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In ‘Opportunity Zones,’ Do Residents Benefit?

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This photo from 2014 shows a view shot through a fence looking north of the area that once housed the former Michael Reese Hospital in the South Side neighborhood of Bronzeville.

This photo from 2014 shows a view shot through a fence looking north of the area that once housed the former Michael Reese Hospital in the South Side neighborhood of Bronzeville.

M. Spencer Green/AP

The federal Opportunity Zones program created as part of the Tax Cuts and Jobs Actwas meant to spur economic development and job creation in low-income areas.

There are 135 such zones in Chicago, largely scattered across the South and West sides in neighborhoods like Englewood, Bronzeville, Little Village and East Garfield Park.

Back in November, a Chicago private equity real estate firm told the Morning Shift that the program is more likely to help areas on the cusp of gentrification than struggling communities.  

Now, a new report from DePaul University’s Institute for Housing Studies, digs deeper into the connections between opportunity zones incentives and displacement in Chicago.  

Could a federal program aimed at improving the economic life of neighborhoods lead to rising rents and housing prices and force low-income residents out?

Morning Shift explores that question and assesses whether opportunity zones are more likely to help or hurt Chicago.

What made the Institute for Housing Studies look into this issue?

Geoff Smith: There’s been a lot of concern about displacement in Chicago and how different types of place-based investments, or catalytic-type investments, can affect housing affordability, especially in low and moderate-income neighborhoods, and that those investments, while intended to benefit the community might have the unintended consequence of displacing folks who live there for a long period of time.  

An IHS mapping tool identifies key neighborhoods

Smith: We created a mapping tool and a data analysis to highlight neighborhoods with a certain set of characteristics. One is that property values in those areas — or sales prices — are rising above the city average. And two, that the underlying demographic mix and housing stock mix in the neighborhood would be vulnerable to potential displacement in a context where housing costs would go up. So you would lose affordable housing.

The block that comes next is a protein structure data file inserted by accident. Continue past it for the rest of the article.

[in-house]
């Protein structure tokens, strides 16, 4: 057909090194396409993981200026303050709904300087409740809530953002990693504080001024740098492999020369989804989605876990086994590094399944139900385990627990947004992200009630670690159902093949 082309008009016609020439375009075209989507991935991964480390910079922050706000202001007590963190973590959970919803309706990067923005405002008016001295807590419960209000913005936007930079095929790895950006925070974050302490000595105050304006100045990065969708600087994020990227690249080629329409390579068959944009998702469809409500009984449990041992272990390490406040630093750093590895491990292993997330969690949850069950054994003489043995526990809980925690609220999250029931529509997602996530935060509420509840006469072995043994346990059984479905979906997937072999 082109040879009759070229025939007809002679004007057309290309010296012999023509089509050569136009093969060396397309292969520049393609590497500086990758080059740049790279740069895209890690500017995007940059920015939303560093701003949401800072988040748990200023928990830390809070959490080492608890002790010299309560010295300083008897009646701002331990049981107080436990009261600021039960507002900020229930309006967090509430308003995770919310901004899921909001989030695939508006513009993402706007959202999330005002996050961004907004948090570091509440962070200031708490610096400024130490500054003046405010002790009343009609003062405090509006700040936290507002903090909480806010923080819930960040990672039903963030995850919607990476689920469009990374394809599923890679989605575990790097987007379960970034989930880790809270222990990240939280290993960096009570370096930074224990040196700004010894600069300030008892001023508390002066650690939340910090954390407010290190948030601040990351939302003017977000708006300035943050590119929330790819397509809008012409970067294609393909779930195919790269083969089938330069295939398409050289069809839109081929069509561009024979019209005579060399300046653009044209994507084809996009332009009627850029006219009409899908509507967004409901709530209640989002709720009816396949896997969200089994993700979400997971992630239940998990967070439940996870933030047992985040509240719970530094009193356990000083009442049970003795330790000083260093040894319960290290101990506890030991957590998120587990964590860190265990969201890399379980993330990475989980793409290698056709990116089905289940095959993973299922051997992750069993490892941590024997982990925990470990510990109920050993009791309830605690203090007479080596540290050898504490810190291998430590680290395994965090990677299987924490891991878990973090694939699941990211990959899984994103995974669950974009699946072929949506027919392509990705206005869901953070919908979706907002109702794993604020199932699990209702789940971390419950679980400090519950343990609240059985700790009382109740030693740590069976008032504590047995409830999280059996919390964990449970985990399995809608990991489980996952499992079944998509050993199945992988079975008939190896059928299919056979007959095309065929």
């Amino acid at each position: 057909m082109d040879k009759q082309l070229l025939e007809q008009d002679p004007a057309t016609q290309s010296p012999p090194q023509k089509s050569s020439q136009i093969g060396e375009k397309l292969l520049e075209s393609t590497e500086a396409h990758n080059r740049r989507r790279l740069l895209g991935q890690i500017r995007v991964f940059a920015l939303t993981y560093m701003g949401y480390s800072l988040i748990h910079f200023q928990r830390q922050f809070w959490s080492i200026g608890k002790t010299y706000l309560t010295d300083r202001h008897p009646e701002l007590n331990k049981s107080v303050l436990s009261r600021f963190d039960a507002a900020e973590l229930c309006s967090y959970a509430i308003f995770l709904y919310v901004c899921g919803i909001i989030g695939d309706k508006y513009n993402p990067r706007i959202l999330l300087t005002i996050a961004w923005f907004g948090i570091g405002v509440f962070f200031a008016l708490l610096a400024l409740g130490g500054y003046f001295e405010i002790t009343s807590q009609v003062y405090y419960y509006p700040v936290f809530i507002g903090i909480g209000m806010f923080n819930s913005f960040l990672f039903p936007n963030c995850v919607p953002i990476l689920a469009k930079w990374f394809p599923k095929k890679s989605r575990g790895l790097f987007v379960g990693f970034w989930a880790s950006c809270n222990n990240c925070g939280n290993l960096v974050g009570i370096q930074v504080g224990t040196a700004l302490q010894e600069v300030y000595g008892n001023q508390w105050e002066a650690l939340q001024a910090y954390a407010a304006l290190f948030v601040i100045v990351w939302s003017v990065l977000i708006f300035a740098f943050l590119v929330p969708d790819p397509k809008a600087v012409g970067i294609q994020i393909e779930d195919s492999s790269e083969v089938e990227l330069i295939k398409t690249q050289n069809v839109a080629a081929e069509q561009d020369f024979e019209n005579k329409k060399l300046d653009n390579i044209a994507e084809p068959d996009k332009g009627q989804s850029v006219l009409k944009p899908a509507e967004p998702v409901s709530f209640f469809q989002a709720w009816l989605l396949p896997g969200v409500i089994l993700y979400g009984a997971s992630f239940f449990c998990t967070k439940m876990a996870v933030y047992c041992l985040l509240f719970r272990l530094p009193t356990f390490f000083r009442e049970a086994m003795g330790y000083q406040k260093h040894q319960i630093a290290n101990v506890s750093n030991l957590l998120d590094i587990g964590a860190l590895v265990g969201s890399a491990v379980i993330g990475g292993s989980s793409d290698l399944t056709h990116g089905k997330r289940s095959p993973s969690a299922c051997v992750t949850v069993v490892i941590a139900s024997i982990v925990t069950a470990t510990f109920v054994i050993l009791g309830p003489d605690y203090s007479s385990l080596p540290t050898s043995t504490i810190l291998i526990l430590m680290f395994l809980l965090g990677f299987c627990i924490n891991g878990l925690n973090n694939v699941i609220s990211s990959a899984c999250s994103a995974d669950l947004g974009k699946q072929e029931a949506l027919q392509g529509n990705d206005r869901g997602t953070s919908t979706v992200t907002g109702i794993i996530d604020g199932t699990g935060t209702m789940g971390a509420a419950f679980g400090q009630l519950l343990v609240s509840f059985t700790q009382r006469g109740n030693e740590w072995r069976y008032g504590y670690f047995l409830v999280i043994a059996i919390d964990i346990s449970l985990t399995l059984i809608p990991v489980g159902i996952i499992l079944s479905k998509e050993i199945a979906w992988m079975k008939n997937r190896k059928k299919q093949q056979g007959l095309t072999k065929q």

The tool bores down to the census tract level

Smith: We identified a group of census tracts in the city that met those two criteria, and then segmented those tracts based on the current housing value. So, high-cost, moderate-cost and lower-cost. And each of those value tiers aligns with what we consider the current pressure on existing low-income residents and also aligns with what we consider the risk of new investment potentially accelerating any pressure that might be happening in those neighborhoods.  

A plan that includes opportunity zones could help some neighborhoods

Smith: We matched up that market typology against the city’s designated opportunity zones, and what the analysis showed is that the city did do a credible job of targeting opportunity zones to areas of need.… Those are areas where opportunity-type investments could benefit the community, presuming that those investments are really aligned with the community needs and are part of some kind of broader plan to preserve affordability for existing residents.  

Opportunity zones might hurt other neighborhoods

There are a smaller group of census tracts that have a different market context, different market conditions, and that may raise some concerns that the opportunity zone designation may accelerate already existing pressure in the neighborhood…. There are opportunity zones in Bronzeville, on the Near South side, Woodlawn, Little Village, Humboldt Park, East Garfield Park that our analysis are already showing pressure of rising costs and vulnerable populations, so there are concerns that opportunity zones could accelerate them.  

Where are the hottest opportunity zones in Chicago?

Odette Yousef: We’re a little more than a year into this policy experiment. What do we know about the activity that the program has actually spurred in these Opportunity Zones in Chicago?

Geoff Smith: Not much. There’s not a lot of data — or any data for that matter — that’s been generated about what investments are eligible for opportunity zones … There have been a lot of conversations about the formation of “opportunity funds,” about the amount of capital that’s been collected in those funds and then plans to invest in certain places. In Chicago, there are a few census tracts of interest to opportunity investors, and they are the three nearest to the Loop. There’s one that’s near Fulton Market on the West Side. There’s one that’s near the Medical District, and then there’s one that’s near the Michael Reese site on the near South Side. Those are the three sites in Chicago that have generated the most buzz … but there’s not a lot of definitive data on what exactly has happened.

GUEST: Geoff Smith, executive director, Institute for Housing Studies at DePaul University

LEARN MORE:Understanding the Relationship between Opportunity Zones and Displacement Pressure in Chicago (IHS 2/18/19)

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